1998. Jull. has been avoided in these more scientific examinations due to the difficulties in differentiating the effects of mobilization and manipulation on cervical joints and possible effects on the muscles that have direct attachment from the cervical spine to the shoulder girdle (i. Commonly there will be some tightness of the posterior structures of the glenohumeral joint that will benefit from the appropriate stretches. as a model. The lateral glides used as an intervention in the previously mentioned studies (Vicenzino et al. & Wright. Collins. but poorly controlled research. Clinically. McMaster. there is strong agreement amongst clinical papers that retraining of scapula stability is an integral part of the rehabilitation of the swimmer’s shoulder (Jones. 1998. More convincingly. The mistakes made in stretching programs tend to be that (1) swimmers will stretch areas they are already quite flexible in and (2) swimmers will stretch in areas that are not required for swimming (e. Wadsworth & Bullock Saxton. pulleys) to achieve loaded mobility upon stability. 1998). 1994a). Trigger point therapy and massage of the infraspinatus displays increases of glenohumeral internal rotation range of swimmers at least in the short term (Blanch et al. This may also tend to be an intellectual rather than practical argument as it is difficult to see how one section of the scapula stabilizers can be trained without also affecting the other components. facilitating contraction of the scapula stabilizers in static postures encourages stability. 2003). 6. Trigger points and soft tissue therapy Initial randomized. isolated glenohumeral motion is introduced in different positions whilst maintaining stability to support mobility upon stability. Clinically. However. and whether one has greater benefit than the other is difficult to ascertain and may only be an intellectual rather than practical argument. In a single case study. levator scapulae. 2001).. 6. 1995). cervical mobilization resulted in decreases in neck and shoulder pain with increases of motion in both areas. 1998) and anterior-to-posterior mobilizations (Maitland.2.120 P. Jull. 2003). It is probable that any improvements gained with these techniques are likely to be acute (Wright. has demonstrated soft tissue therapy has benefits in shoulder pain and function in a general outpatient population (van den Dolder & Roberts. 1996. stretching will only be of benefit if you have an identified decreased range of motion. There are a myriad of massage techniques that can be used (Goats. It has been hypothesized that this pain relief is driven by the activation of descending pain inhibitory pathways (Sterling. 6. Banks. 2000) and need to then be reinforced with rehabilitative exercise.e. Vicenzino. trapezius). Thirdly. Firstly. 2003. it would seem that if cervical mobilization can create hypoalgesia at the elbow it is also likely to have the same effect at the shoulder. Secondly. Clinical experience has demonstrated that cervical mobilization can have a powerful effect on shoulder pain and flexibility of swimmers.g. Kibler et al. from a treatment direction philosophy. Again the efficacy of the intervention must be ascertained by reassessment of initial findings. 1994b).. Blanch / Physical Therapy in Sport 5 (2004) 109–124 6. Again this may then have an influence on shoulder proprioception and muscle patterning. Kibler. Cervical mobilization also has further reaching neurophysiological effects including changes in resting muscle activity (Sterling.4. Pink & Tibone. strong anterior capsule stretching). 2000) have been preferred but the efficacy of any intervention must be gauged from the reassessment of salient tests from the initial examination. soft tissue techniques can be used to increase the range of motion of swimmers and also treat their shoulder pain... Having the appropriate ranges of motion throughout the kinetic chain as mentioned previously is essential to swimming fast but having more than what is required will not help and may potentially be problematic. There is some debate over which particular section or sections of the scapula stabilizers are the predominate contributors (Kibler & McMullen. Finally. Stretching In short. It has also been suggested that massage can activate the descending inhibitory pathways to suppress pain in a similar mechanism that has been established in other manual therapies (Goats. 2001. 2000. Improvements in function should be reinforced by the initiation of an appropriate home program. & Wright. 1997). large range shoulder motions under controlled situations are used to promote stability through range. Weldon & Richardson. 2001b). however. bands. in well designed and controlled intervention studies on lateral epicondylitis. this was on a patient with neurogenic cervicobrachial pain (Cowell & Phillips. mobilization of the cervical spine has proven to be effective in creating hypoalgesia and increased muscle function in the upper limb (Vicenzino et al. 2002).3. This analgesia appears to be more pinpointed to the reduction of mechanical pain (Vicenzino et al.. & English. Shoulder pain. 1999. Scapula stability As previously mentioned. 1999. It seems likely that even if there is only a reduction in pain this can lead to improvements in shoulder proprioception and motor patterning. Finally it may be that scapula control problems will vary from subject to subject (Kibler & McMullen. Cervical mobilization/manipulation There have been no studies examining the efficacy of cervical mobilization on shoulder pain in swimmers. 1996). Whilst it can be argued that creating a state of hypoalgesia will only then mask the damaging effects of mechanical impingement it has been demonstrated in previous sections that shoulder pain is rarely a simple mechanical phenomena. these exercises can be progressed by adding load via various forms of resistance (weights.5. . Hengeveld. scapula stability is approached in four steps. & Wright. 2001a).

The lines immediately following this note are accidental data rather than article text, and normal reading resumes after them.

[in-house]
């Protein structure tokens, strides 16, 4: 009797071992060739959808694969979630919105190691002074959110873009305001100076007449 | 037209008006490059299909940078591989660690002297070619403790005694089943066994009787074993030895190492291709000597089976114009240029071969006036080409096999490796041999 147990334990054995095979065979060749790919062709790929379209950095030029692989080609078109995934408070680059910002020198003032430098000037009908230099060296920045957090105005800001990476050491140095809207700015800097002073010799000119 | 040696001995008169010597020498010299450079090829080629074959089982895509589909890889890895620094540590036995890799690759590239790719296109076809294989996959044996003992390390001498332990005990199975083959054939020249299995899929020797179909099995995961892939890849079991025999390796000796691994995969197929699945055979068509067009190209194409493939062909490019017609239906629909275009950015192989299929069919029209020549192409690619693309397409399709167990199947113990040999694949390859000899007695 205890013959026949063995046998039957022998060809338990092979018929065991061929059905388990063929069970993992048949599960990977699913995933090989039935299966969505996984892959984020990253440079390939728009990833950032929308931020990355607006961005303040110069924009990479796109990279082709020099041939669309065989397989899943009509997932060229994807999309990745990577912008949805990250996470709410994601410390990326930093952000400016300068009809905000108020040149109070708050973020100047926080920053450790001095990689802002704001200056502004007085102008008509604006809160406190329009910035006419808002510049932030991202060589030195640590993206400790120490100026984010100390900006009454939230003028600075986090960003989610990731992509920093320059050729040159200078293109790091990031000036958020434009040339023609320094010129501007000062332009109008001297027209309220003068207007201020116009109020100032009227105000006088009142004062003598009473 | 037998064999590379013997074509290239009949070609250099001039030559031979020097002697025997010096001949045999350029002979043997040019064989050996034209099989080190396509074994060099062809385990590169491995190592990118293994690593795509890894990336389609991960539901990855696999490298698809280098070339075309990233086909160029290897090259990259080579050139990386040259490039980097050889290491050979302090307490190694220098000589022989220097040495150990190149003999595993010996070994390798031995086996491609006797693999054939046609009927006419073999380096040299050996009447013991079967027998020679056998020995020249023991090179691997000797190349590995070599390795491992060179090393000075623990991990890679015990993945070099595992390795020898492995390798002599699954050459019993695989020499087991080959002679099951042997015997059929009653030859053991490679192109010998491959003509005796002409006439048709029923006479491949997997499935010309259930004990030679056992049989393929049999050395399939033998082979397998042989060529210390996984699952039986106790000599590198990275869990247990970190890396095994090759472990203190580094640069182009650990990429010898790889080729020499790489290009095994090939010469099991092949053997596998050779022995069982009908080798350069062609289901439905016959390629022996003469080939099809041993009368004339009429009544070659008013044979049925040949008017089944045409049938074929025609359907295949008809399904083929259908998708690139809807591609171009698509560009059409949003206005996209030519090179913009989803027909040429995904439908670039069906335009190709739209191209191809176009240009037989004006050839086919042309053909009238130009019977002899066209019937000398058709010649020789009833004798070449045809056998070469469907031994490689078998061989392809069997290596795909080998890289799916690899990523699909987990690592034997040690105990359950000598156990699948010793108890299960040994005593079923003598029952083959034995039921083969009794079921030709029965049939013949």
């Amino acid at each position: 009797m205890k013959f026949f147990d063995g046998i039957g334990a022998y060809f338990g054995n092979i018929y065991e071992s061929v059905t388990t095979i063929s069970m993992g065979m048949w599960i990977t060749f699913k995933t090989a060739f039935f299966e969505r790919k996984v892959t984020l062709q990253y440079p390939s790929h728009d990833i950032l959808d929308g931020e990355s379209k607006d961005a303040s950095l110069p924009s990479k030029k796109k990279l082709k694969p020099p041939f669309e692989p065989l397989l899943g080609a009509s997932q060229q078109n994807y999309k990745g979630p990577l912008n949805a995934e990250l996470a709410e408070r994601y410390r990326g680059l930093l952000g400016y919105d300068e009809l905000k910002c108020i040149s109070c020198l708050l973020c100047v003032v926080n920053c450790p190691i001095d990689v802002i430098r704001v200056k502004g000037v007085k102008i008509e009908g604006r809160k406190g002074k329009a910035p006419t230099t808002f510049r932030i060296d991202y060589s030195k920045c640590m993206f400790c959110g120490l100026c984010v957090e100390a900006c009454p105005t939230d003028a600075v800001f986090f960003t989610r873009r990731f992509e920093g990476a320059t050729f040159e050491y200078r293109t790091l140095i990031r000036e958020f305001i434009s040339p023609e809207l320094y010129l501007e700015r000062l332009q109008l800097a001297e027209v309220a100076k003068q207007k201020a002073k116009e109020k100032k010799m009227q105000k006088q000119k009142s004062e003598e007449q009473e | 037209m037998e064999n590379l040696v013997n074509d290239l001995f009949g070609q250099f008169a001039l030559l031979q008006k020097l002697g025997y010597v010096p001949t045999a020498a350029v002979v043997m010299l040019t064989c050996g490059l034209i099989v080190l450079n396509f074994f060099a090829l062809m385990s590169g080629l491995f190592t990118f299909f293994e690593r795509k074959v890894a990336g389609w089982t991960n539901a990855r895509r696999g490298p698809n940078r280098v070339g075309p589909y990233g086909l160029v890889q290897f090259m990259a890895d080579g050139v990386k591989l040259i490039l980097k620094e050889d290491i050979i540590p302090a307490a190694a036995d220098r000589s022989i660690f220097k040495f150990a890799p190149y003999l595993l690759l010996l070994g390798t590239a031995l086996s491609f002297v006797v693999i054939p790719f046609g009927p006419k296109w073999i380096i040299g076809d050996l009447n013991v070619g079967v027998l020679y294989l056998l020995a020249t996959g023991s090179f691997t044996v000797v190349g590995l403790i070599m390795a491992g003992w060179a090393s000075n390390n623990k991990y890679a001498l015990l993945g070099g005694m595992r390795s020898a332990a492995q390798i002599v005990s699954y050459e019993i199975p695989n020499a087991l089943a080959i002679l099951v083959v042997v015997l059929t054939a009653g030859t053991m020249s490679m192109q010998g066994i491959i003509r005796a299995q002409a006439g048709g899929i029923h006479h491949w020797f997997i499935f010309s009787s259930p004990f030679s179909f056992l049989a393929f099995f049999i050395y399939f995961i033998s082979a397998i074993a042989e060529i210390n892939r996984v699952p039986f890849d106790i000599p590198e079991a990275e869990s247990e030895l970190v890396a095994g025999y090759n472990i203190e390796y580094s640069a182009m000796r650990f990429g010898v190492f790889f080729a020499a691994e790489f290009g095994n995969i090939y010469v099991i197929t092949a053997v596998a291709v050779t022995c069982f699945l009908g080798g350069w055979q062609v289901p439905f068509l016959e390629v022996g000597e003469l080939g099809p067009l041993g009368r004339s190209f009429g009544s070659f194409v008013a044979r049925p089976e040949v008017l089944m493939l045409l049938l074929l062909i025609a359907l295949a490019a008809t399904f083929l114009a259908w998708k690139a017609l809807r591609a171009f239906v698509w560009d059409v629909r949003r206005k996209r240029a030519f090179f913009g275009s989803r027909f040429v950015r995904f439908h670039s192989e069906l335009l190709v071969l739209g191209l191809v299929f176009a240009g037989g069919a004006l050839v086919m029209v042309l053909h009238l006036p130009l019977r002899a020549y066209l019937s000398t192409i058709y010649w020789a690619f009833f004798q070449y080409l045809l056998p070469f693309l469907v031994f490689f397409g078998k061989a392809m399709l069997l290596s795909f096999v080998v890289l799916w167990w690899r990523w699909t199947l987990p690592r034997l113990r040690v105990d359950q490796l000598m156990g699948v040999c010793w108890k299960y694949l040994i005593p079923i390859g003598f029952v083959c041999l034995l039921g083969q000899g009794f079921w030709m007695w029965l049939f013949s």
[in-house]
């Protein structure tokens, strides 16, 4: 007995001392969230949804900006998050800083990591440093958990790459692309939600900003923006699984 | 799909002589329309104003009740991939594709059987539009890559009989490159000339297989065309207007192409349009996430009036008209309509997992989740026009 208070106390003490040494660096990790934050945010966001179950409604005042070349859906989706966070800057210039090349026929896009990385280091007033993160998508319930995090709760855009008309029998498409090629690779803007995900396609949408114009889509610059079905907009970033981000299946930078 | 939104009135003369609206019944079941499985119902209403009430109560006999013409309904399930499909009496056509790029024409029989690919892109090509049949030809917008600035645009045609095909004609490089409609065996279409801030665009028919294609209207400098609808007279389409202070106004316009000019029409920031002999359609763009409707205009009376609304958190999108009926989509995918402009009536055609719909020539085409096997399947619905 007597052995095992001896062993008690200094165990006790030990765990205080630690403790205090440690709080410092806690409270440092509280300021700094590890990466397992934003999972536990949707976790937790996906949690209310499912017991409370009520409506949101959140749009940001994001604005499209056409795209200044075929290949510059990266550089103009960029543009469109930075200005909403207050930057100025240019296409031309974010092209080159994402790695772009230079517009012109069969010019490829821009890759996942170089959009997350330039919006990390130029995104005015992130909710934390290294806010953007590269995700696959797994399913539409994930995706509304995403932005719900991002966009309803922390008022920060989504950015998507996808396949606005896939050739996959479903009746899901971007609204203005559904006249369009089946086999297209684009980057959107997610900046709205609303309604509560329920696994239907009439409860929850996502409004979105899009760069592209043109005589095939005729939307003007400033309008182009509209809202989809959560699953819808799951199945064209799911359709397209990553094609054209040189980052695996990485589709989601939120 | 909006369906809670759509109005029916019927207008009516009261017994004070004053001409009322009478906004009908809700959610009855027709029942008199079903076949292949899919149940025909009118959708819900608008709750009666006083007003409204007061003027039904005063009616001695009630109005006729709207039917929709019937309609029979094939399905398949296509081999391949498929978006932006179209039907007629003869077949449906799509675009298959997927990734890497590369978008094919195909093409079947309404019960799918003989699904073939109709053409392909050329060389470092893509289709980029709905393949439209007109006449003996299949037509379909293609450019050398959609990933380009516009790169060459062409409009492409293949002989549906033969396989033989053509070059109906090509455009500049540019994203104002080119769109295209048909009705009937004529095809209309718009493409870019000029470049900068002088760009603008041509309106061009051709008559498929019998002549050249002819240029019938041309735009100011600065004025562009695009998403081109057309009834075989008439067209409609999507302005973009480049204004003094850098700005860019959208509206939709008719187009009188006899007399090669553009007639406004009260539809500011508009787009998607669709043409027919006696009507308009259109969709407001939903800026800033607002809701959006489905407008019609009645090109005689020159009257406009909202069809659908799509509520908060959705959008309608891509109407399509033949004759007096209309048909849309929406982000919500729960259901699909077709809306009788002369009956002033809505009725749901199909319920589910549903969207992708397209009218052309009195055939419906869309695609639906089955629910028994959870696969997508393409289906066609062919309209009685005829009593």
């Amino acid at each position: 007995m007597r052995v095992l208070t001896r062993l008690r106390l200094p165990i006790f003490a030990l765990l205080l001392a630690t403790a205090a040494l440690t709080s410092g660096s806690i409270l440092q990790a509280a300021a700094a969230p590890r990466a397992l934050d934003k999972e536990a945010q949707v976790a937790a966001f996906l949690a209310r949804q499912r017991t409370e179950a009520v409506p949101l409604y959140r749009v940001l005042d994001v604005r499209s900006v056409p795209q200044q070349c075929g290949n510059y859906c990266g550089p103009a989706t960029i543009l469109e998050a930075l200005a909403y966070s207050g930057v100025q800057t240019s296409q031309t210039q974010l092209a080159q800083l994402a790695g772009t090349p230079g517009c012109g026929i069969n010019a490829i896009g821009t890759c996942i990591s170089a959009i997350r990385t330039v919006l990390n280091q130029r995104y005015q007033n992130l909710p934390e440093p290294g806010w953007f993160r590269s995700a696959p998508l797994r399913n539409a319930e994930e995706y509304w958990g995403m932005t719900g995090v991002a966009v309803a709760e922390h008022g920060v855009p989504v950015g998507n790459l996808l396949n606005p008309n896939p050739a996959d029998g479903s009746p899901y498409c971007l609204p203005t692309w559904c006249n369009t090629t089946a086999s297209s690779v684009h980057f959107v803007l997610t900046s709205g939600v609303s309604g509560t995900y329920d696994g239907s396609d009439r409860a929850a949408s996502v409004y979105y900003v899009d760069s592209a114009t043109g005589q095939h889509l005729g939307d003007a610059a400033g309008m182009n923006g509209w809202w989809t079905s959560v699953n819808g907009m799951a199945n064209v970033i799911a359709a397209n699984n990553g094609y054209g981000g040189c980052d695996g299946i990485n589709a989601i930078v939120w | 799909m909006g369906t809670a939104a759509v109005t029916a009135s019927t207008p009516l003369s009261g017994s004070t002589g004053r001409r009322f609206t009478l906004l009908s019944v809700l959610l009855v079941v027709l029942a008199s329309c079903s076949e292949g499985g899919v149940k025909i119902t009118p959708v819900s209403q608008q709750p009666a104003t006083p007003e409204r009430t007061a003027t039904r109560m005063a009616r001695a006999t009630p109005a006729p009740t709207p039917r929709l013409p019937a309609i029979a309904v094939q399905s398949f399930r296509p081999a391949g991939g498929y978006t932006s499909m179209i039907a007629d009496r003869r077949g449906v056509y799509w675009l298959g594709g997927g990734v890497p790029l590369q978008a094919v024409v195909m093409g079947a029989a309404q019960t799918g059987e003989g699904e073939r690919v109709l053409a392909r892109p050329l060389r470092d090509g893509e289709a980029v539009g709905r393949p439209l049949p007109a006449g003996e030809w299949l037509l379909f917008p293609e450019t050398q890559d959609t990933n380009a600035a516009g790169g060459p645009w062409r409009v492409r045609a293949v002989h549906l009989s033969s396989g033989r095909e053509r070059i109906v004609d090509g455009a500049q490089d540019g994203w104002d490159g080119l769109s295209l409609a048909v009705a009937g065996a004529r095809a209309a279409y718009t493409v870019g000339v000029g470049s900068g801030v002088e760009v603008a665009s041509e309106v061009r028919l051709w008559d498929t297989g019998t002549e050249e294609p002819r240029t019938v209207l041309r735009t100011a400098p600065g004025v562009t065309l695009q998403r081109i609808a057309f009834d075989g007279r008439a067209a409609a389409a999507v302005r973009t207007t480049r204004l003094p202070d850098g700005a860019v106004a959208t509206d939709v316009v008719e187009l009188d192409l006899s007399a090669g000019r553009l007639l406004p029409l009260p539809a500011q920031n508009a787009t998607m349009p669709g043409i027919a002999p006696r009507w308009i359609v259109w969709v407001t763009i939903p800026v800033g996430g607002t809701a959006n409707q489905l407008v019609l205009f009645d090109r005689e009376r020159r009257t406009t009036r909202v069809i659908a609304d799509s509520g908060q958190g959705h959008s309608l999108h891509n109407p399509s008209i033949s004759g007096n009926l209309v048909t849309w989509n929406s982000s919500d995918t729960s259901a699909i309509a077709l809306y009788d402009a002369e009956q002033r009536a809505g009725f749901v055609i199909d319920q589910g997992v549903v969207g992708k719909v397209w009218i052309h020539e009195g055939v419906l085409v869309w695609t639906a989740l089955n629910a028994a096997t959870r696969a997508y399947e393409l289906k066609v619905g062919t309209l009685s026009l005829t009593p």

Functional strengthening In the final strengthening component of rehabilitation a number of the factors that have been previously discussed (scapula stability. it still provides some evidence. L. N.. Journal of Orthopaedic Research.Hymanson. 143 –149. Proprioceptive exercises It is very difficult in a clinical setting to ascertain the proprioceptive acuity of the shoulder. Exercises that attempt to mimic the motions used are beneficial. push-ups on a wobble board and rhythmic stabilizations may be useful. and pain is complicated and poorly understood. Initially the program may concentrate on identifying and reducing the aggravating factors plus interventions aimed at decreasing the pain. muscle patterning. muscle facilitation. Electrotherapy In general.8. B. This study did not have the strengthening benefit of a control group. & Wellington.. (1996). Three-dimensional kinematics of glenohumeral elevation. and decrease pain in a group of patients with subacromial impingement (Jerosch & Wustner. A 4-week proprioceptive exercise program has been shown to increase shoulder proprioception and shoulder function. the biomechanical effect of the kinetic chain. Manual Therapy. K. the program examined by Jerosch and Wustner (2002). USA) as an exercise tool. three have made it back to the National team level and only one of those has swam faster times than pre-surgery. Anecdotally. 2002). especially the use of the Body Blade (Bodyblade. A. 6. in Australia over the last several years there have been several National level swimmers who have had open surgery on the shoulder. & Morrey. Of those. and the powerful influence of the neuromuscular system must be appreciated in pathological and therefore rehabilitation models. Open surgical procedures have historically had poor results in returning swimmers to the highest levels of competition (McMaster. Rotator cuff exercises Obviously rotator cuff exercises will be of importance if a weakness is detected in the specific muscles of the cuff. it has been proven (see the previous section on proprioception) that proprioception of the shoulder is decreased in the presence of pain and/or injury and therefore it should be addressed in a rehabilitation program. The interplay between the requirement of the sport.. An. 6. 6. The interaction between flexibility. 1. (1991). The fact that the exercises are usually done concentrating on maintaining good scapula position and focussing on isolated glenohumeral rotation makes them attractive as both a scapula control and proprioceptive exercise. in these neuromuscular areas that conservative management has its greatest influence.P. 9.6. The use of TENS and other similar electrical stimulation devices may have a role in the treatment of pain but it is doubtful that these interventions have the same potential to affect the neuromuscular system as powerfully as the described manual therapy techniques. Conclusion The development and the consequent rehabilitation of shoulder pain in swimmers can be multifactorial.11. Korinek.. Plan It is important to have a treatment plan both short and long term. S. California. is recommended..10. there is little direct or indirect evidence to support the use of electrotherapy in the treatment of shoulder pain in swimmers. the shoulder’s mechanical restraints. proprioceptive demand) can be used to help direct the exercise plan. however. Tanaka. O. A. The rehabilitation after surgical intervention follows the same guidelines that have been outlined in this paper. . This is not to be prescriptive and will need to be tailored to the individual. 6. The excessive flexibility requirements of fast swimming are in complete contrast to the aims of surgical procedures. Retraining motor patterning and increasing the proprioceptive input would be followed by a functional strengthening program. It is. This may then progress to acquiring the appropriate ranges of motion throughout the kinetic chain. Inc. Measurement of shoulder joint kinaesthesia. 140–145.7. 6. Other exercises such as ball rolling on a wall (forwards and backwards). A. 1999). 7. however. muscle inhibition. This is not generally the case in swimmers. strength. S. Clinically.. Browne. Performing the exercises with good technique and increasing the intensity of the exercise by increasing the proprioceptive requirements of the exercise will aid in encouraging scapula stability and proprioception. However. proprioception. The emphasis will progress as the swimmer improves. References Alvemalm. It is probable that any exercise done in a controlled and concentrated manner will have some proprioceptive retraining effect.9. Surgery Even after exhaustive rehabilitation there are swimmers who will fail and be faced with surgery as a last option in the treatment of their shoulder pain. Furness. Playa del Ray. F. Blanch / Physical Therapy in Sport 5 (2004) 109–124 121 6.